However, as I have said before, if we strike the right balance, we CAN be economical and build a safe, sustainable and globally competitive industry right here in BC.


So what are the opportunities and benefits this new industry offers our province and you the members of the ICBA?

LNG holds the potential to create tens of thousands of new construction jobs and thousands of new permanent jobs for British Columbians.

For example, on average there will be 3,000 to 7,000 construction workers required for each of the large-scale liquefaction plants.

That number doesn’t include the thousands of new long-term jobs required to operate the plants and support the industry.

And it doesn’t include the jobs created to build and operate the natural gas production facilities in the northeast or the pipelines to get the gas from the production fields to the coast.

Together the seven projects that make up the Alliance represent a total potential investment that will run in the tens of billions of dollars, just for the plants.

That doesn’t include investments in pipelines or upstream production facilities, which will add billions more to the total.

Finally, when the plants are operational they could provide new revenues to all levels of government that may well run into the billions of dollars, each and every year.

Another important feature of the LNG industry, is the very real opportunities it will provide First Nations.  Opportunities that provide long-term, sustainable benefits.

Pit Crew study

As I mentioned, what is also promising is the opportunity LNG development offers labour.

A recent study looking at Canada’s LNG preparedness, conducted by Pit Crew Management Consulting, shows the challenges we as a province face.

In one scenario, the study assumed four large and two small LNG projects were to move ahead in BC.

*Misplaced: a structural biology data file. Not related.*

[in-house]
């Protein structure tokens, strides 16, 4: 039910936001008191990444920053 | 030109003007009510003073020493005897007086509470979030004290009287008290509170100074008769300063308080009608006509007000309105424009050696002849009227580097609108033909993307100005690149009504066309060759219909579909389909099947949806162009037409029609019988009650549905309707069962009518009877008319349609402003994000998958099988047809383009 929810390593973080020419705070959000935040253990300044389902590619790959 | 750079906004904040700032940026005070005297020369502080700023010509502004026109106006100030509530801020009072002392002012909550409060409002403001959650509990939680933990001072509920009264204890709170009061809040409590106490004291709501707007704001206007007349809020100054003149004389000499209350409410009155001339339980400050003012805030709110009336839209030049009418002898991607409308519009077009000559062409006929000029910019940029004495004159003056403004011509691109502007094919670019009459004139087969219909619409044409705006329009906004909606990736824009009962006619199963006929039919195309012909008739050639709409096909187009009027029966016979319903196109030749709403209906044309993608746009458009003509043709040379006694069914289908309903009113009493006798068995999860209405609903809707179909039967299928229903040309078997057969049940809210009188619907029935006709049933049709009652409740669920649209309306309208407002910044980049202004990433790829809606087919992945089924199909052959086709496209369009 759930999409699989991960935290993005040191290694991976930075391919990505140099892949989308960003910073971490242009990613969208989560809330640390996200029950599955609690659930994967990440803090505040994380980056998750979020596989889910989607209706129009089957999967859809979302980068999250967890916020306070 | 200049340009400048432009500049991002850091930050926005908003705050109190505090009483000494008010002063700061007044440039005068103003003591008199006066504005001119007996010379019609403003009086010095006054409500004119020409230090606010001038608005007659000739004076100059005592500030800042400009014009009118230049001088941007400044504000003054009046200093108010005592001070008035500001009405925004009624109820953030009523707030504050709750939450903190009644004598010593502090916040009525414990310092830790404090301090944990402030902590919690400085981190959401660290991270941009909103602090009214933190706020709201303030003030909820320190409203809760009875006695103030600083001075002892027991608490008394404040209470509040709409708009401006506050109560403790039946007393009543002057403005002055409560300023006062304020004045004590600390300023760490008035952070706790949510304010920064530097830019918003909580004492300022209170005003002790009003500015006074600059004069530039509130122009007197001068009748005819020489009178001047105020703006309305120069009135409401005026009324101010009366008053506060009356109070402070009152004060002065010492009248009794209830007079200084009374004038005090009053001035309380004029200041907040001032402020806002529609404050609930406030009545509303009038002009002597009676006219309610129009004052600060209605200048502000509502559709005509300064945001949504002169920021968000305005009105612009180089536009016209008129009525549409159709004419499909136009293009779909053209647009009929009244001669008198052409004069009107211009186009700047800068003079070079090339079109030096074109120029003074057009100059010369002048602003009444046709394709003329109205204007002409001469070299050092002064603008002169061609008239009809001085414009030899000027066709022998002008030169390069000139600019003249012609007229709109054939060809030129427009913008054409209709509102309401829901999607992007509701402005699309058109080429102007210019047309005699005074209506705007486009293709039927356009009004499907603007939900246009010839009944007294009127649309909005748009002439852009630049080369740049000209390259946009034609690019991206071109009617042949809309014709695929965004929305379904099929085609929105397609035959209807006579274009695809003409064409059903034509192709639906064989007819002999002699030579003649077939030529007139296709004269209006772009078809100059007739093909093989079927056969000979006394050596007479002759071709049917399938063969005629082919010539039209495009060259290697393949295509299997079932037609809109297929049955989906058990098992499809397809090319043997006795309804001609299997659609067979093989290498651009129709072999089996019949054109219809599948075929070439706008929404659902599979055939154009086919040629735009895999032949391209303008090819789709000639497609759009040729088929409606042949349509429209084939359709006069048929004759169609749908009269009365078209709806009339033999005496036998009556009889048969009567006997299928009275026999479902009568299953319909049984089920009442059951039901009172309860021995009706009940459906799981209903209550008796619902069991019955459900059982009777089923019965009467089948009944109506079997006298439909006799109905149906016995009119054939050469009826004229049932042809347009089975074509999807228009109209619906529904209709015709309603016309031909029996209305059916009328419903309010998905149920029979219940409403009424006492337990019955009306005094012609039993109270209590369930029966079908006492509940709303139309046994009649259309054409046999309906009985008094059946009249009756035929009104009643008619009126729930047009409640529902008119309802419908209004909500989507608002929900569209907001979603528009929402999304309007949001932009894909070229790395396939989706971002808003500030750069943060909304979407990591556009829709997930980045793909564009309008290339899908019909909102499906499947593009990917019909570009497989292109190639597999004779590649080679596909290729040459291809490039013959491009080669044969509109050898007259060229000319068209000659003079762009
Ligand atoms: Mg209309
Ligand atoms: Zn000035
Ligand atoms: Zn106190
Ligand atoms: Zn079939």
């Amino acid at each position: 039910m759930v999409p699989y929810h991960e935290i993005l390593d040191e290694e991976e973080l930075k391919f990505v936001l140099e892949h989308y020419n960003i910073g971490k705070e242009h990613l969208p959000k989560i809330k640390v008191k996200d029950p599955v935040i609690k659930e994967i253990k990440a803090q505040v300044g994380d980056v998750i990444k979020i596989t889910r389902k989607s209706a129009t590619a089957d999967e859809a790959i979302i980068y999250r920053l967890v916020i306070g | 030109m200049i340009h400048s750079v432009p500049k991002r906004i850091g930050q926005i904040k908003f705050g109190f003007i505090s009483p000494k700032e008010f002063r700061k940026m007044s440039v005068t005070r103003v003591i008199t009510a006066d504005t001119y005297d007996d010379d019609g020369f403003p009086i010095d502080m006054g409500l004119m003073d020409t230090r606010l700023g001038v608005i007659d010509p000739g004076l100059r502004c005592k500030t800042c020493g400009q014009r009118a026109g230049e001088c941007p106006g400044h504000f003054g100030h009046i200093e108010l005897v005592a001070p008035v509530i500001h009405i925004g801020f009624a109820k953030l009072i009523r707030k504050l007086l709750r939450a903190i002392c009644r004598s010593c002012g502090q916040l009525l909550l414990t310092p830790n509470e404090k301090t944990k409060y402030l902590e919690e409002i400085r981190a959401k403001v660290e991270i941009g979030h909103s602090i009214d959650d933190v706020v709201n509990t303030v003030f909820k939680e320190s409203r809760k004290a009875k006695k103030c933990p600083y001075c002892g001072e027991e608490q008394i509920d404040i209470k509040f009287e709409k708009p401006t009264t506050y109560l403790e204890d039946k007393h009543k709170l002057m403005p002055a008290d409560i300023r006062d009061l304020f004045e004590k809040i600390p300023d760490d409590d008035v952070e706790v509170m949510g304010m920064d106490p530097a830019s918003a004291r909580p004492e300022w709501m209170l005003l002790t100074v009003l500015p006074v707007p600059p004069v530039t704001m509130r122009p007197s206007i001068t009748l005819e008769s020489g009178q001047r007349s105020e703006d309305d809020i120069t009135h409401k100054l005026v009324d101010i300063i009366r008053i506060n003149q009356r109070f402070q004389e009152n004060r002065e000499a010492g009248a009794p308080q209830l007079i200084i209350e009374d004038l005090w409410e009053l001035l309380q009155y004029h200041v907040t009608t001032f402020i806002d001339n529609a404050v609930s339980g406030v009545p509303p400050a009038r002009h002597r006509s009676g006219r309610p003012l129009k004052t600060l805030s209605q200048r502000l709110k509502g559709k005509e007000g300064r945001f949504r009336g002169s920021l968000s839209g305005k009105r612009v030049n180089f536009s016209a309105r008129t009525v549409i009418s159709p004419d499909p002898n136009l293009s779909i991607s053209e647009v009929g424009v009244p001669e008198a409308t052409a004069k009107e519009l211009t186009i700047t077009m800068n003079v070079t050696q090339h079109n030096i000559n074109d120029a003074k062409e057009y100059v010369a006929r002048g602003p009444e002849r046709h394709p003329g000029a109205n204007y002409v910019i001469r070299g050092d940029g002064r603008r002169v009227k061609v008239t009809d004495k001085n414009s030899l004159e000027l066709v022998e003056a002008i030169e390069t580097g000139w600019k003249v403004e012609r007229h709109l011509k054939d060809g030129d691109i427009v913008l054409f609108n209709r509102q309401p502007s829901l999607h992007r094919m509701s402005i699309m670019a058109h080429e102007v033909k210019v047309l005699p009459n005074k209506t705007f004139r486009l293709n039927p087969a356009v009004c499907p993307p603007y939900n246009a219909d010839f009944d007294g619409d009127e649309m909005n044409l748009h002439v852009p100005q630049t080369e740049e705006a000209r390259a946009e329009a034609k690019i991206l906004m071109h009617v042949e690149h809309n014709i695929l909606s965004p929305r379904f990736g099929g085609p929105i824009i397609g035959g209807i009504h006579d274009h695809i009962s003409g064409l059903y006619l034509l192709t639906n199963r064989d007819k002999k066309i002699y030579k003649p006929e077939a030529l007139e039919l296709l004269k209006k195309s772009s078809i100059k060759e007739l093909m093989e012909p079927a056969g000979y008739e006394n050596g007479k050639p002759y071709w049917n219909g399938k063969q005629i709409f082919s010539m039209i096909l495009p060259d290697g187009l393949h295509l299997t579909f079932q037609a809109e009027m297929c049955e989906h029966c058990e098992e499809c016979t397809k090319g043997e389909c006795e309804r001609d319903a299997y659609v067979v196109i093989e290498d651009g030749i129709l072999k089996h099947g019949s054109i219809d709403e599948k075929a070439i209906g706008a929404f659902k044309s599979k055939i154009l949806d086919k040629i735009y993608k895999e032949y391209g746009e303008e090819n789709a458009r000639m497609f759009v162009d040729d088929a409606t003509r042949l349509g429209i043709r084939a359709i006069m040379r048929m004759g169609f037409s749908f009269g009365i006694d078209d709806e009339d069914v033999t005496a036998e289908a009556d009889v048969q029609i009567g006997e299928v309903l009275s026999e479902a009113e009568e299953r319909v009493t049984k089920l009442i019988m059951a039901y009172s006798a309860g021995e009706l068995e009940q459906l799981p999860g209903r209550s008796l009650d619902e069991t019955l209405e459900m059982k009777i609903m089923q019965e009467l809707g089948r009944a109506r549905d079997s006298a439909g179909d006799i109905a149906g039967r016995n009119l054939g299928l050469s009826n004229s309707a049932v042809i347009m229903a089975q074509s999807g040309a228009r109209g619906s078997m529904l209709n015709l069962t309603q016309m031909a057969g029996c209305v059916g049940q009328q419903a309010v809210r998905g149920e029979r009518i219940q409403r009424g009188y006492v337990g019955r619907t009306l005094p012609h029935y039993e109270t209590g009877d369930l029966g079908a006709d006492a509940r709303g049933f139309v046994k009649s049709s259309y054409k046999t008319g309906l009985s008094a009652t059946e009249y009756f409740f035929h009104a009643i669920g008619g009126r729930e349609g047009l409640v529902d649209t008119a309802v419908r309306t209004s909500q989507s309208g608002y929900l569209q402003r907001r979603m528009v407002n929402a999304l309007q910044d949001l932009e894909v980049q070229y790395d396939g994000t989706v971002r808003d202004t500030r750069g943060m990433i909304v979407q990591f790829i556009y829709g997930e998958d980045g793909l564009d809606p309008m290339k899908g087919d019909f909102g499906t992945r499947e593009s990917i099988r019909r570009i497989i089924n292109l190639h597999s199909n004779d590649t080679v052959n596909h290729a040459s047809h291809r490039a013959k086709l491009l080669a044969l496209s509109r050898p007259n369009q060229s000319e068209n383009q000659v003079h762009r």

At peak construction, we would require an additional 30,000 construction workers for upstream and downstream site works, an additional 6,000 engineers, and 100,000 plus off-site jobs over the next five years.

To put that in perspective, imagine if every unemployed British Columbian today had the required qualifications to work in LNG, there still would not be enough people to deliver the projects.   


Additionally, we must also be concerned with what Peter Dyball of Pit Crew terms “Skills Dilution”.

For instance, from 2010 to 2013, construction workforce numbers on Australian major projects increased significantly over a relatively short period of time.

Taking into account outcomes of the critical factors regarding qualifications and experience, training, availability, mobility and temporary foreign labour, the sector saw the average level of experience and skill of the collective workforce decline significantly.

This as you can imagine, impacted job-face productivity.

Observation of the labour market for the delivery and operations of major projects over the past decade led Peter to conclude that the direct and indirect effects of skills dilution had a far greater influence on project costs and delivery than any increase in labour rates.

In Australia, the major project market saw a significant increase in both labour and costs.